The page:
My rear wheel is on and centered (which is covered in Sportster Chopper Part 4) and now it is time to figure out what to do for a rear brake. The stock single piston caliper rear brake is perfectly fine for stopping a lightweight Sportster, but the bracket needs some modifications to make it fit into a motorcycle hardtail frame.
For this article I’ve decided to take a deep dive into using modern technology to help make a better chopper. I know everyone prefers old school techniques, but sometimes you must admit that there are better and easier ways to do things even if they don’t seem as cool. So, to start off, I’ll be showing how to use a digital camera and a couple software programs to create a precise template for modifying a stock rear brake bracket.
Redesign Bracket for Sportster Brakes Upgrade
Preparing to mill off some unneeded parts from a rear brake bracket.
Trim Down Two Raised Sections
From the factory, the rear brake bracket is designed to use the swingarm to keep it from rotating via two raised sections of the casting that straddle the swingarm. Switching to a hardtail frame eliminates the need for these portions of the bracket, so the first thing I did to rebuild the Sportster brake bracket was remove them with a milling machine.
Rear brake bracket after excess material has been trimmed.
Get the Sportster Brake Bracket into a Digital Format
Now you can see from the above photo that the resulting bracket is wider on one side than the other. I could just leave it this way, but I need to make up for all that extra weight I added with those stainless steel axle spacers...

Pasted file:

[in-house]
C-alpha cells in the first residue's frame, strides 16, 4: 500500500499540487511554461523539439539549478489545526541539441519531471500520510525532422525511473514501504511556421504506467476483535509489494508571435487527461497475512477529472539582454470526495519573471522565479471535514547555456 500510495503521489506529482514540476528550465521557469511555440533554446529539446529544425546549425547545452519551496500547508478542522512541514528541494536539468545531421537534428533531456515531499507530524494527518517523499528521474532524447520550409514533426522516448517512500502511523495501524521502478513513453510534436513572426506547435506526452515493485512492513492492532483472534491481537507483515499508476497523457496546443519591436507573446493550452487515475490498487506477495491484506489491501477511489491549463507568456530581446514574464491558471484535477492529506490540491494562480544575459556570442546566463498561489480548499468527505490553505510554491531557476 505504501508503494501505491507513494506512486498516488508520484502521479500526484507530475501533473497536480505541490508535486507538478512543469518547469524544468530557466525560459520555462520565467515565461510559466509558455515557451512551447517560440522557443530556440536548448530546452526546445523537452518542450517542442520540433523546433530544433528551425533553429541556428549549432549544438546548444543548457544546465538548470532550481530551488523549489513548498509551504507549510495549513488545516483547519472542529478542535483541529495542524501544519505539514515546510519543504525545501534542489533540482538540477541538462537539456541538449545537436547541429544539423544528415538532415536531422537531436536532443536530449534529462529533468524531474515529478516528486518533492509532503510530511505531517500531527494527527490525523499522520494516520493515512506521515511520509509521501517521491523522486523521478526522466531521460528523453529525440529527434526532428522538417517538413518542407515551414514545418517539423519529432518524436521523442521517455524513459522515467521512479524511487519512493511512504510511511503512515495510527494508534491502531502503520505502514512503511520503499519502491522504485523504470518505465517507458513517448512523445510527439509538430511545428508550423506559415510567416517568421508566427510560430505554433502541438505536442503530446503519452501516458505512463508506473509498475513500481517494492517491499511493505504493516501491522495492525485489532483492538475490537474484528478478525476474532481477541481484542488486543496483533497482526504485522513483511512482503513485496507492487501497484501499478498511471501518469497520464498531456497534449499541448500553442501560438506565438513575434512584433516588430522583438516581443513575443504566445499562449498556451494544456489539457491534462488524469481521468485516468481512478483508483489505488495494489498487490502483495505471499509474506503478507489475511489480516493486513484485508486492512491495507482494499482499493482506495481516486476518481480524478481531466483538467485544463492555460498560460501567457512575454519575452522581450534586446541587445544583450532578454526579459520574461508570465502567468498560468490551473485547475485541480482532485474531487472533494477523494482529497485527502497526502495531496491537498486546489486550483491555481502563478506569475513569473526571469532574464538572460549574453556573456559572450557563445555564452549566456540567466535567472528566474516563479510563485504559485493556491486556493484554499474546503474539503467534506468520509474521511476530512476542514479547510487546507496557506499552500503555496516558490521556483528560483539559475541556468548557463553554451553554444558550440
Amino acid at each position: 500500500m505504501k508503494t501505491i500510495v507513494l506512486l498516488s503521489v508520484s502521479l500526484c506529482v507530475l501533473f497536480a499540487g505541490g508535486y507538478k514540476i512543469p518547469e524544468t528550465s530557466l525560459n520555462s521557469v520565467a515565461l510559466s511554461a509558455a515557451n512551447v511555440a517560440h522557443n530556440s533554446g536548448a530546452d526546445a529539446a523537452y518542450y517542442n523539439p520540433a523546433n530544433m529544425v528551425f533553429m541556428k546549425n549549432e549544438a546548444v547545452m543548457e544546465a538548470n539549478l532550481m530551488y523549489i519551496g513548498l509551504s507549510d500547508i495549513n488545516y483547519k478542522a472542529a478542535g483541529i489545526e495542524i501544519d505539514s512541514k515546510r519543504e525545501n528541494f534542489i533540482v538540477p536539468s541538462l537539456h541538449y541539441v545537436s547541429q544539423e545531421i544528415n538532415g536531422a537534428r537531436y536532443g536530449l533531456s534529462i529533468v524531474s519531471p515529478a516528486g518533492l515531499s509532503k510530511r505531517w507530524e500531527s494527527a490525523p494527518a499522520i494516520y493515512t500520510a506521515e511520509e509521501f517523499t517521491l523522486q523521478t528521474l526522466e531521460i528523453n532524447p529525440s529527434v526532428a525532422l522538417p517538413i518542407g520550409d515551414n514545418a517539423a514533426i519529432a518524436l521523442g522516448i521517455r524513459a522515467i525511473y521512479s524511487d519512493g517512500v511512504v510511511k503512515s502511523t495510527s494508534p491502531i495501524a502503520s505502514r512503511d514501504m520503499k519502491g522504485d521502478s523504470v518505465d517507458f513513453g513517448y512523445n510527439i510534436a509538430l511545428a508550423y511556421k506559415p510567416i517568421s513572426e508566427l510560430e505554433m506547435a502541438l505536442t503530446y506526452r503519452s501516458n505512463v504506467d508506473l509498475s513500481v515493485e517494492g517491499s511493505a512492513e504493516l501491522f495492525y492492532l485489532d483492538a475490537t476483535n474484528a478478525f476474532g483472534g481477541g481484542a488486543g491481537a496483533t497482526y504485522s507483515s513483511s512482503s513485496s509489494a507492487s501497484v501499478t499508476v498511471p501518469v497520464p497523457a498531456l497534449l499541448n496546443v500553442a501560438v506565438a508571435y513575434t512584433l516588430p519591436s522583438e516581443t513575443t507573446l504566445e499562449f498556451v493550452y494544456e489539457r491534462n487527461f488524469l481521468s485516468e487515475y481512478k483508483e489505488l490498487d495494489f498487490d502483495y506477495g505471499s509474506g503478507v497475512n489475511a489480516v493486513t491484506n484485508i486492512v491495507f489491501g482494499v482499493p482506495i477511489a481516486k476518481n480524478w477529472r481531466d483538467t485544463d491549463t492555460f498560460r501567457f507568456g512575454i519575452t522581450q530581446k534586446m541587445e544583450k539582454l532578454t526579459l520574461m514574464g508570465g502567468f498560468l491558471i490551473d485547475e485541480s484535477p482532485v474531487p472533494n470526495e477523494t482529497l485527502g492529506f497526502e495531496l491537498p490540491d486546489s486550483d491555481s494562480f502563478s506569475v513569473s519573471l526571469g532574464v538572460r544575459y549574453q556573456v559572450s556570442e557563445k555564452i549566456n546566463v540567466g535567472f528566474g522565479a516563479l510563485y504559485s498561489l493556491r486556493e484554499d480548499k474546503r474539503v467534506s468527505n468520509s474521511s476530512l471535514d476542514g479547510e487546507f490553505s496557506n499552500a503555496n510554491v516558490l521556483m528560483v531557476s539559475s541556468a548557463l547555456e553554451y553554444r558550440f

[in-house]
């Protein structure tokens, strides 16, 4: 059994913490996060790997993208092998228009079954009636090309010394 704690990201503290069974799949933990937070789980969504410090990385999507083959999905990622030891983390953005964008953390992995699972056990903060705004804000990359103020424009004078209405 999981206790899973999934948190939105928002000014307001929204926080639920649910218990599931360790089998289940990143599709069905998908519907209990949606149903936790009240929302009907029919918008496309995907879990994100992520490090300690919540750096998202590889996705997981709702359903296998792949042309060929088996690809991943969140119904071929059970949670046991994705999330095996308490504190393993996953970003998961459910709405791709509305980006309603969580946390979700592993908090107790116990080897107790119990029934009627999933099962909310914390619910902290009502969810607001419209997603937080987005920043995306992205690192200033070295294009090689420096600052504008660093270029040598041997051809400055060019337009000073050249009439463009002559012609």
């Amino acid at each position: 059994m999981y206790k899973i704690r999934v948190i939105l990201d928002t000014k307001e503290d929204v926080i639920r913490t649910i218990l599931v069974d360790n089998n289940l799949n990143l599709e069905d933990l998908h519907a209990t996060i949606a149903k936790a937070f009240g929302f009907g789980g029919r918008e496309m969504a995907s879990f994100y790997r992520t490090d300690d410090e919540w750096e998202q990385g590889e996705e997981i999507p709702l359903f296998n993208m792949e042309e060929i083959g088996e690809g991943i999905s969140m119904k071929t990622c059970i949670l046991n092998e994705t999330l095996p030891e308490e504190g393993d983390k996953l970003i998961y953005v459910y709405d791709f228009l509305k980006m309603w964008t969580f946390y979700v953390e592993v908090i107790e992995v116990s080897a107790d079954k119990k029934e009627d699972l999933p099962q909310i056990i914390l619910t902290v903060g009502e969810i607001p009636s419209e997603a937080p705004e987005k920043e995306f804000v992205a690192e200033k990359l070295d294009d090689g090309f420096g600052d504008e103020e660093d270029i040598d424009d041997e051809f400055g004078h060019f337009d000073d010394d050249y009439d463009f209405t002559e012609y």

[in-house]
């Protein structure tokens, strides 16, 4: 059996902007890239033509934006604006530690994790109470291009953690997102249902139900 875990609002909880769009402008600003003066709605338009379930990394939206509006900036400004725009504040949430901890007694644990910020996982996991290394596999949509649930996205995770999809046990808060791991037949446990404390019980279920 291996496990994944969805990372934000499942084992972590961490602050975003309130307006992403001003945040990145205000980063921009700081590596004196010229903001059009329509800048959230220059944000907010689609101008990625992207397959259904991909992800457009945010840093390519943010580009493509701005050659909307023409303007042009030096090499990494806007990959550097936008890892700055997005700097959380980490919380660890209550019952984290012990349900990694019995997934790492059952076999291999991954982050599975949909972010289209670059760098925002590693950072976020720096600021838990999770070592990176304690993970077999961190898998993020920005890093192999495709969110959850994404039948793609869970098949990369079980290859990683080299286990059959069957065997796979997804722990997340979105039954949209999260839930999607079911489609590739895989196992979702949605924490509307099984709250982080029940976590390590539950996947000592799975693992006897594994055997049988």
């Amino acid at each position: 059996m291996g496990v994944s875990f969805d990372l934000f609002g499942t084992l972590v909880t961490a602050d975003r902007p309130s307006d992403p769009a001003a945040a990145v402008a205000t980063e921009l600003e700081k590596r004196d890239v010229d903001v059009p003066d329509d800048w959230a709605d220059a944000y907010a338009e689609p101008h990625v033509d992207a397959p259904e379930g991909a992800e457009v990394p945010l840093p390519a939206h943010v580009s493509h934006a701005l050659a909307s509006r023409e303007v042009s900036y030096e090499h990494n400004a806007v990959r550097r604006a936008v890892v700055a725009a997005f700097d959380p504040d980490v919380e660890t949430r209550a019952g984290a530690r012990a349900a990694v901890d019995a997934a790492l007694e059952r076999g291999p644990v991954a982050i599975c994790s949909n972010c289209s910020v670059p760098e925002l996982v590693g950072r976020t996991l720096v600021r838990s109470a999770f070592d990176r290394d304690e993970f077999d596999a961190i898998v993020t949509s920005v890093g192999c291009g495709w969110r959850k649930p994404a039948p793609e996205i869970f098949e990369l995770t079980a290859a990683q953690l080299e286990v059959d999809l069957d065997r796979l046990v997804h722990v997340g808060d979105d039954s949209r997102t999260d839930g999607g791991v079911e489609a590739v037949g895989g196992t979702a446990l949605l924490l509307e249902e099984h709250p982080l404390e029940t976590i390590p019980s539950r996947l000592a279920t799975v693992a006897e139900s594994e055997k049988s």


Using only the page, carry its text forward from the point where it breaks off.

I basically just wanted to mirror the left side and decided instead of just tracing out a pattern on a piece of cardboard, I would up the ante and go digital. The first step was to capture a photo of the part from directly above. For this step I used a tripod and a little additional lighting to remove most of the shadows from around the part.
I also used an app to turn my phone into a bubble level, so I could get both the camera and the bracket perfectly squared to one another. An easy way to check that the camera and bracket are square is to make sure that you can not see the sides of the axle hole.
It’s important to light the part so that there are minimal shadows.
Create a Custom Brake Bracket Using Graphic Design Software
It took a few tries but once I got a photo I was satisfied with, I opened using Photoshop. If you don’t have Photoshop, don’t worry, the image editing is very basic and can be done with free software like Gimp. The first step was to make sure the bracket was perfectly square to the screen. I did this by drawing a horizontal line and rotating the image until the line went through the center of both brake caliper bracket mounting holes.
Step 1, use a horizontal line to square the image.
Next, I cropped the photo in half, right down the centerline.
Step 2, crop the image down the vertical center line.
Now I had the half of the bracket I wanted to copy. I created a new blank canvas and copied and pasted two copies of the cropped image onto it. Then I flipped one of the images horizontally and slid the two halves together. The result was an image of the brake bracket that I wanted to create.
Step 3, duplicate the image and flip one copy horizontally.
Custom Brake Bracket Design
This bracket looked pretty good, but it was not exactly what I wanted. I still needed to add a tab for the brake stay. Since I had extra material on the side of the bracket where the brake stay needed to be, I decided to just keep some of the material. The question was how much? Using Adobe Illustrator, I opened both the original image and the edited image, but I changed the opacity of the original image to 30%, making it a “ghost” image allowing for the edited image to be seen through it.